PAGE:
Some freshwater streams in Harford, Frederick and Howard counties have high levels of bacteria that indicate the presence of fecal matter, researchers say.
"I think it is concerning that over all three counties, we rarely see a number within the range the EPA considers to be swimmable," said Drew Ferrier, director of the coastal studies program at Hood College in Frederick.
Researchers from the Chesapeake Bay Foundation, Harford Community College, Hood College, and Howard Community College testedabout 18 sites throughout the three counties. They plan to continue testing through August.
They tested for enterococcus bacteria, which indicate the likely presence of human or animal waste, potentially from leaking septic tanks or livestock.
"The higher the level, the greater chance that there is that fecal matter in the water," said Tom Zolper, a spokesman for the Chesapeake Bay Foundation.
Researchers found bacteria levels at Kilgore Falls, a popular swimming hole in Harford County, at nearly 50 times the safety limits set by the Environmental Protection Agency.
Zolper said one cause could be the stream's proximity to agriculture.
"You're basically getting manure in the water," he said.
Exposure to the enterococcus bacteria is not necessarily dangerous in itself, Zolper said, but its presence is a potential indicator of bacteria that can cause gastrointestinal problems like diarrhea.
"It's not life-threatening by any means, but it could be nasty," he said. "If you think back in the Middle Ages when sewage was dumped in the street, that was the thing that made people commonly sick — the mixing of fecal of matter where people are living."
Many of the sites the researchers tested are not intended for swimming, Ferrier said, but people, and particularly children, could still be exposed to unsafe water.
"What I oftentimes see in these public places is not swimming as much as kids wading, or rolling over rocks or simply cooling off a bit," he said. "It would be too bad if there aren't places where kids can have access to water just to play."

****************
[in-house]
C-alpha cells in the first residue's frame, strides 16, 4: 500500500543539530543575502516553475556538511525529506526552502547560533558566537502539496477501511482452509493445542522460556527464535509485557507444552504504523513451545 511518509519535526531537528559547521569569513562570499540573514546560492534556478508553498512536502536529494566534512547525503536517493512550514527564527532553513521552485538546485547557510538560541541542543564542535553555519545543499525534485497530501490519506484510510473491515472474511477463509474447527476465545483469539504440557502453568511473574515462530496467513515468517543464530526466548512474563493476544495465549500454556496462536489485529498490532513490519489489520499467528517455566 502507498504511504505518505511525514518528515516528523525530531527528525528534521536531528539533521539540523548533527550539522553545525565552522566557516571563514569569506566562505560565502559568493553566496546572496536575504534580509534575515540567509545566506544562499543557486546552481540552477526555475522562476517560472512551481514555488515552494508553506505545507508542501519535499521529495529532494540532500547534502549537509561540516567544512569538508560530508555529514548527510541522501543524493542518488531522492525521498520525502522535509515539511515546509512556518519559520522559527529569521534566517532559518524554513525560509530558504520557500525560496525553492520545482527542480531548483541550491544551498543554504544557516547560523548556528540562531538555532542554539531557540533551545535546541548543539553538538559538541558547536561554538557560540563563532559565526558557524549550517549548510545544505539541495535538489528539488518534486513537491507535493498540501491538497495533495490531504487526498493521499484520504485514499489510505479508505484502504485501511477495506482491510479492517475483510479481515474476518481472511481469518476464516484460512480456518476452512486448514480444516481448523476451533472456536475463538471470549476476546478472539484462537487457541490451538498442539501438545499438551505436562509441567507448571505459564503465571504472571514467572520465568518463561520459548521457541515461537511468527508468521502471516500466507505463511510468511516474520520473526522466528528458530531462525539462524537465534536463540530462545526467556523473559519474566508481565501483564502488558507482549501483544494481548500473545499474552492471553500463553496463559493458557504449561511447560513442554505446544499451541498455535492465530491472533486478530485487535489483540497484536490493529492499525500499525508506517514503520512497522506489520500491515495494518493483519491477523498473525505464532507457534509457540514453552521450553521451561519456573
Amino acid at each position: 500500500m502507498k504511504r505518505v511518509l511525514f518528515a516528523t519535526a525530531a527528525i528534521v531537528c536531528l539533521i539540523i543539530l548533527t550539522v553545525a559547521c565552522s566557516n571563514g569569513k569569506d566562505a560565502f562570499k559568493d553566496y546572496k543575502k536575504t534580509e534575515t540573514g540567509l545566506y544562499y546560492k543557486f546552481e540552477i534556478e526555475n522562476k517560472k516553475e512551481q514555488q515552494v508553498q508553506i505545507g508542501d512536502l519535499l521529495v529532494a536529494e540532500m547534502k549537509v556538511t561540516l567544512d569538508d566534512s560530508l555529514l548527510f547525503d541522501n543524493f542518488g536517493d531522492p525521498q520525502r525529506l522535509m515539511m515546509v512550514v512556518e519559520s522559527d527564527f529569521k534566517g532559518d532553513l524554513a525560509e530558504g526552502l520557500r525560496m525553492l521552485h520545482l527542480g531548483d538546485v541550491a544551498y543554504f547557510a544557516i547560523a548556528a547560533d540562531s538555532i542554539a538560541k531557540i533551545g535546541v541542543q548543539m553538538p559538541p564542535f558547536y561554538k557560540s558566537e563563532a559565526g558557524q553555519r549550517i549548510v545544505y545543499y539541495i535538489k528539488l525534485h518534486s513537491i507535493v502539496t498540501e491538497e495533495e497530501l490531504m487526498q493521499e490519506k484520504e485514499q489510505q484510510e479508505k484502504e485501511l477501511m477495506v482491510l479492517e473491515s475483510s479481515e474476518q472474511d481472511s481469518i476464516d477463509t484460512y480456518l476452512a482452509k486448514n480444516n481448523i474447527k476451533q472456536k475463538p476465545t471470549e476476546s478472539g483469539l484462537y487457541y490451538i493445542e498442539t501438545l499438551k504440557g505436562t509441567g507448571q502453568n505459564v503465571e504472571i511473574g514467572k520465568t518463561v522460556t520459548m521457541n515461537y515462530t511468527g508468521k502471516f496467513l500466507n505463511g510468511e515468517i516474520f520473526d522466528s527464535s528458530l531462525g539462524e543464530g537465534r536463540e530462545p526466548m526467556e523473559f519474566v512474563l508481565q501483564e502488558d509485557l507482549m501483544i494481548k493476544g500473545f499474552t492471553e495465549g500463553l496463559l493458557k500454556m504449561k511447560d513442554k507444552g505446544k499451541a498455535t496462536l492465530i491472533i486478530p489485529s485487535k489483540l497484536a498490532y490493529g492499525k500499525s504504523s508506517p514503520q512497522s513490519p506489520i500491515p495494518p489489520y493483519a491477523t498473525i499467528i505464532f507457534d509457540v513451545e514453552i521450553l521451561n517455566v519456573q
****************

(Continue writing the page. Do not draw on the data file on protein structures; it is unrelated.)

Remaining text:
Barry Glotfelty, director of environmental health services at the Frederick County Health Department, said officials oversee bacteria levels at two swimming beaches, but not other water sources.
"We would recommend you swim in a lake that we regulate," he said.
The county Health Department has not received reports of illness after contact with freshwater, Glotfelty said. He suggested people "exercise reasonable caution" in unknown waters: Don't drink it, avoid contact with cuts and wash after exposure.
There are no approved bathing beaches in Harford County. County Health Department spokesman William D. Wiseman said it's up to residents' discretion to spend time in local water.
"Warning signs in these areas indicating that visitors 'Swim at their own risk' apply not only to safe behavior in the water but also to decisions to use these areas in the first place where the risk of exposure to poor water quality/contamination may exist," he said in a statement.
Zolper said those who visit public water sources should limit their exposure, especially within 48 hours of a rainstorm.
"If you're going to swim, you might want to rinse off afterwards, not open your mouth," said Zolper. "That's the highest risk, when you're ingesting this water."